Sunday, November 22, 2015
Seeing Is Not as Simple as Black and White, Says Scientists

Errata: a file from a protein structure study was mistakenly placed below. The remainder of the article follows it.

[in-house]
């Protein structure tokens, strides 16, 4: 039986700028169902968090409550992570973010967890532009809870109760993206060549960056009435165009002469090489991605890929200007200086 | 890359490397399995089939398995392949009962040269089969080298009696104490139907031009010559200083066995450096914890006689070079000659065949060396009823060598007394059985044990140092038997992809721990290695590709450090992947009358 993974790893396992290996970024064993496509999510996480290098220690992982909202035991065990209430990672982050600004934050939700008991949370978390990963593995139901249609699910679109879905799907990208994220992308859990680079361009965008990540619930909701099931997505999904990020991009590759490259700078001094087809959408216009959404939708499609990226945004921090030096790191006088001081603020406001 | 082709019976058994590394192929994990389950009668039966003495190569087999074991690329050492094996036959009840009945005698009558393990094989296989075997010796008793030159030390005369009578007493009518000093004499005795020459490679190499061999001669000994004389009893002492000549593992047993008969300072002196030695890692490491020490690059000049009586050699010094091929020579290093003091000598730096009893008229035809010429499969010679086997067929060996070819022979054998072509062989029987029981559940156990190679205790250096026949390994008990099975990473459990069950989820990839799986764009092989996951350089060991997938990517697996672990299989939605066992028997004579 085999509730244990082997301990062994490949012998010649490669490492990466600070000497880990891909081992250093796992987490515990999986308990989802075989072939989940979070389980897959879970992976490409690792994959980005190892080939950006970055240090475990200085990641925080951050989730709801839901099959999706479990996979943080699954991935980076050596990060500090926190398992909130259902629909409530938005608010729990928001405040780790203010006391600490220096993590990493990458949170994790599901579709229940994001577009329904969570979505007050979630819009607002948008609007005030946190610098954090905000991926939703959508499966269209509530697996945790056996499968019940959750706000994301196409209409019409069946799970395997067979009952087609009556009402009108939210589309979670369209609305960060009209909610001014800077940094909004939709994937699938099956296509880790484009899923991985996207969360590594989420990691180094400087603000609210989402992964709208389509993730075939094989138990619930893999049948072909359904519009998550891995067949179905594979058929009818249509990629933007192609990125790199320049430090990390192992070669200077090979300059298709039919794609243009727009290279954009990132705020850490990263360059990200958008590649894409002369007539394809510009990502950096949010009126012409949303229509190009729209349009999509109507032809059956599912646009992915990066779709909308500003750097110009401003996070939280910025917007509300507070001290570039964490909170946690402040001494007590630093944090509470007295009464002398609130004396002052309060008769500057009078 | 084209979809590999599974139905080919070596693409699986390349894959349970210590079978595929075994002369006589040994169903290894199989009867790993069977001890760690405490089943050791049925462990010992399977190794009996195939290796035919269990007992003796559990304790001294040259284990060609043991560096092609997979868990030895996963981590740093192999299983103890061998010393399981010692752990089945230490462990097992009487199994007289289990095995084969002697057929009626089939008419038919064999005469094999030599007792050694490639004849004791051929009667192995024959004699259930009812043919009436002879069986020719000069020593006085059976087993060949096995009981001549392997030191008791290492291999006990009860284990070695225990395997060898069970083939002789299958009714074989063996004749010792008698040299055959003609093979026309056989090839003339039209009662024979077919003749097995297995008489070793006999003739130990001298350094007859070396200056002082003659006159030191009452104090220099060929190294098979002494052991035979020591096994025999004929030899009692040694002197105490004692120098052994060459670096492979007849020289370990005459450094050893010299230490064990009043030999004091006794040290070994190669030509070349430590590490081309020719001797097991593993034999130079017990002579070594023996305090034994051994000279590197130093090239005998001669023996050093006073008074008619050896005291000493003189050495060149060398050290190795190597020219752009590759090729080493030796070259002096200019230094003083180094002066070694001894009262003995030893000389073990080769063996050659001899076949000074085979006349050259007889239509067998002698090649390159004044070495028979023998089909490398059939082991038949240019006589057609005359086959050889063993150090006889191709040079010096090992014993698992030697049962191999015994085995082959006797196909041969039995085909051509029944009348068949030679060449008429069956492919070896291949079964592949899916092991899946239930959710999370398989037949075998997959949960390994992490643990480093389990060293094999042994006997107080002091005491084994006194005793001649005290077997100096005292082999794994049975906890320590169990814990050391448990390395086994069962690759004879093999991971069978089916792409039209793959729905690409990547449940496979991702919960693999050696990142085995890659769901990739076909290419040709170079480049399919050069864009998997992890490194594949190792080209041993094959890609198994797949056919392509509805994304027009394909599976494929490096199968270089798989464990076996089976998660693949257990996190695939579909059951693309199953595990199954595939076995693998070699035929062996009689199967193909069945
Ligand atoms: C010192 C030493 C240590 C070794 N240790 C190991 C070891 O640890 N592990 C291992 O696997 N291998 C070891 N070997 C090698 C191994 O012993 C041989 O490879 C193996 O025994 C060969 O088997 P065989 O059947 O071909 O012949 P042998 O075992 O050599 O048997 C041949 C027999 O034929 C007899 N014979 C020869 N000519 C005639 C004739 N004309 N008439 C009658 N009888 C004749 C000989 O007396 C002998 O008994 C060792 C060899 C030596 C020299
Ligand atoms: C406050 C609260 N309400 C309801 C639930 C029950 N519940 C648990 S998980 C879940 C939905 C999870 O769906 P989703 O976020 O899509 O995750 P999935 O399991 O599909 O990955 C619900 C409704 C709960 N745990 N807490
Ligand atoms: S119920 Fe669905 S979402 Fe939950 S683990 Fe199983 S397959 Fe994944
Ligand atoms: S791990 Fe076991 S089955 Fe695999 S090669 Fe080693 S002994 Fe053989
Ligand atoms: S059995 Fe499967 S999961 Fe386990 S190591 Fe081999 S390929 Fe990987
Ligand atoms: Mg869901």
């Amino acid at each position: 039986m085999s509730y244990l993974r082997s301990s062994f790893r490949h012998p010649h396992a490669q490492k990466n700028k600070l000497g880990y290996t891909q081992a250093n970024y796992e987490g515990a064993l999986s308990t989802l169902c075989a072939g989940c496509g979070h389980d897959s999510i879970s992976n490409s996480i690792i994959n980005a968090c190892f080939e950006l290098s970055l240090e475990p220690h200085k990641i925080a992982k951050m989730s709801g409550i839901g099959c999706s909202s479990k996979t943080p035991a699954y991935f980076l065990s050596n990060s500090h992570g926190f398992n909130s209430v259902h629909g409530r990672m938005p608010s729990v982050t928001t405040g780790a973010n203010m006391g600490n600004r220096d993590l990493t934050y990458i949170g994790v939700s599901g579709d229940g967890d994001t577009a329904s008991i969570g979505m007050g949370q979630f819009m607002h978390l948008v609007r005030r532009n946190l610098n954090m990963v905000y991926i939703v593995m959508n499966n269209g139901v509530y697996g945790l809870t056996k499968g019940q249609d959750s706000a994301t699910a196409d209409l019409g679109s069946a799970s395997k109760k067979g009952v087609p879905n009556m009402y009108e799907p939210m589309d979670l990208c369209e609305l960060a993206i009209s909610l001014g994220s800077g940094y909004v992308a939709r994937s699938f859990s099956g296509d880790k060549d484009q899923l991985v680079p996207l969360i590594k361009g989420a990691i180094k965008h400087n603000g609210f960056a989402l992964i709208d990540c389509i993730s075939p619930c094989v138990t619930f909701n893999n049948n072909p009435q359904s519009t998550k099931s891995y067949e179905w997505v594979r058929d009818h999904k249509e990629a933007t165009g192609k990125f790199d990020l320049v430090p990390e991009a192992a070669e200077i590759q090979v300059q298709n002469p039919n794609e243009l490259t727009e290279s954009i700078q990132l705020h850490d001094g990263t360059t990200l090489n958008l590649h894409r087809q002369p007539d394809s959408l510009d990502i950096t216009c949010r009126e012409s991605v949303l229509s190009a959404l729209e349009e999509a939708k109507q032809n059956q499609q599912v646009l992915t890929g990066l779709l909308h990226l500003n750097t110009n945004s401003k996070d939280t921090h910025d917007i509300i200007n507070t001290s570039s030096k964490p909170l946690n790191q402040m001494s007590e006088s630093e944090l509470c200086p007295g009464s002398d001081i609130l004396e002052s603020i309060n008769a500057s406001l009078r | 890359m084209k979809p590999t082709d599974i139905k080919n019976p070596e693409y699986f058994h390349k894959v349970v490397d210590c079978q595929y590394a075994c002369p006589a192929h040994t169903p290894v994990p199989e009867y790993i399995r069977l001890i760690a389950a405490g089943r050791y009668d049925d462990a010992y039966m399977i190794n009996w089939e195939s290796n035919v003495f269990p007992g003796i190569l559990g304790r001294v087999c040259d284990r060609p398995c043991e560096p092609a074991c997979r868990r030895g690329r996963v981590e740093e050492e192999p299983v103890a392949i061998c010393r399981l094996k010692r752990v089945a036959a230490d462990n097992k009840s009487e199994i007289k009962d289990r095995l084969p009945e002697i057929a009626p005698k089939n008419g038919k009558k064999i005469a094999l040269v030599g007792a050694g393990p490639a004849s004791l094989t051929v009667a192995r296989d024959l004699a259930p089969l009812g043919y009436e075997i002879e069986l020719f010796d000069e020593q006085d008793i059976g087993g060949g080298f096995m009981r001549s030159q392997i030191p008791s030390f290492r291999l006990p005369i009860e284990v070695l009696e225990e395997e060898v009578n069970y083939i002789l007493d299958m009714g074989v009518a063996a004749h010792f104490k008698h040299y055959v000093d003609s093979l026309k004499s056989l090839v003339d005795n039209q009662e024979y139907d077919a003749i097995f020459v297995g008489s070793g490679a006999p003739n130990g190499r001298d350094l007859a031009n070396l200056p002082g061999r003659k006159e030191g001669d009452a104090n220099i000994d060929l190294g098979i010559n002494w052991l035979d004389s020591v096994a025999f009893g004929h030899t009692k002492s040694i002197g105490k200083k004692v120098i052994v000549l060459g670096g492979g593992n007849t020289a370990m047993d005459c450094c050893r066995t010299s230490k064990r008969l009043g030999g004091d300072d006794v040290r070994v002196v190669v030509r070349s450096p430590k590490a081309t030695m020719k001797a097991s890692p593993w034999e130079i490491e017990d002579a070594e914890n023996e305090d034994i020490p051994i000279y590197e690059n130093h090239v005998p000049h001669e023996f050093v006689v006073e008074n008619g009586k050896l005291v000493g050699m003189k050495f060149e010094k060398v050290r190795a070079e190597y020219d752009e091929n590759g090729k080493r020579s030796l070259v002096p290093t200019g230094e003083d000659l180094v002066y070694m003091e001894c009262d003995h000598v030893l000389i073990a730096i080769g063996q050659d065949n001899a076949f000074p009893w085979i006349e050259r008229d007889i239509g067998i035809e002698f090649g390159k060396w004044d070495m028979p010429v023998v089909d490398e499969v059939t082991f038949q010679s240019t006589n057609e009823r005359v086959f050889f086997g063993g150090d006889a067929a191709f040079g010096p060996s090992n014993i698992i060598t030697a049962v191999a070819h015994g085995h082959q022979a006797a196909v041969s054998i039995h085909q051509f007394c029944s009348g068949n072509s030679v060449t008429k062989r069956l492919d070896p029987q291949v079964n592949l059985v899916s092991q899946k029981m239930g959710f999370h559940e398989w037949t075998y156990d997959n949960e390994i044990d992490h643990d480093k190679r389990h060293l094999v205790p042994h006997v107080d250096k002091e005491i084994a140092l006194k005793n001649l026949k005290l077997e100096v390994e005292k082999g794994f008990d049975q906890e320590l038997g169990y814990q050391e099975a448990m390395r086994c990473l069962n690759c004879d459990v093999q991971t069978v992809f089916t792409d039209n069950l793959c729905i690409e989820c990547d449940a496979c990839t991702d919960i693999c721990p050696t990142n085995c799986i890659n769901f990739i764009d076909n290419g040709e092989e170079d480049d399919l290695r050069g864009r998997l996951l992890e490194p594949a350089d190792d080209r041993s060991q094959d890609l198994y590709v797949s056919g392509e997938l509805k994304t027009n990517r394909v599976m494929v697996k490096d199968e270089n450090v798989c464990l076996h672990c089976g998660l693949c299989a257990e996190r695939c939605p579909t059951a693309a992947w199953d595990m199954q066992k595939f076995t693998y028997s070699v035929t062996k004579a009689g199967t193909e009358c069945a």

"While some things may be 'as simple as black and white,' this has not been the case for the circuits in the brain that make it possible for you to distinguish black from white," reports Medical News Today. "The patterns of light and dark that fall on the retina provide a wealth of information about the world around us, yet scientists still don't understand how this information is encoded by neural circuits in the visual cortex--a part of the brain that plays a critical role in building the neural representations that are responsible for sight. But things just got a lot clearer with the discovery that the majority of neurons in visual cortex respond selectivity to light vs dark, and they combine this information with selectivity for other stimulus features to achieve a detailed representation of the visual scene." Read more.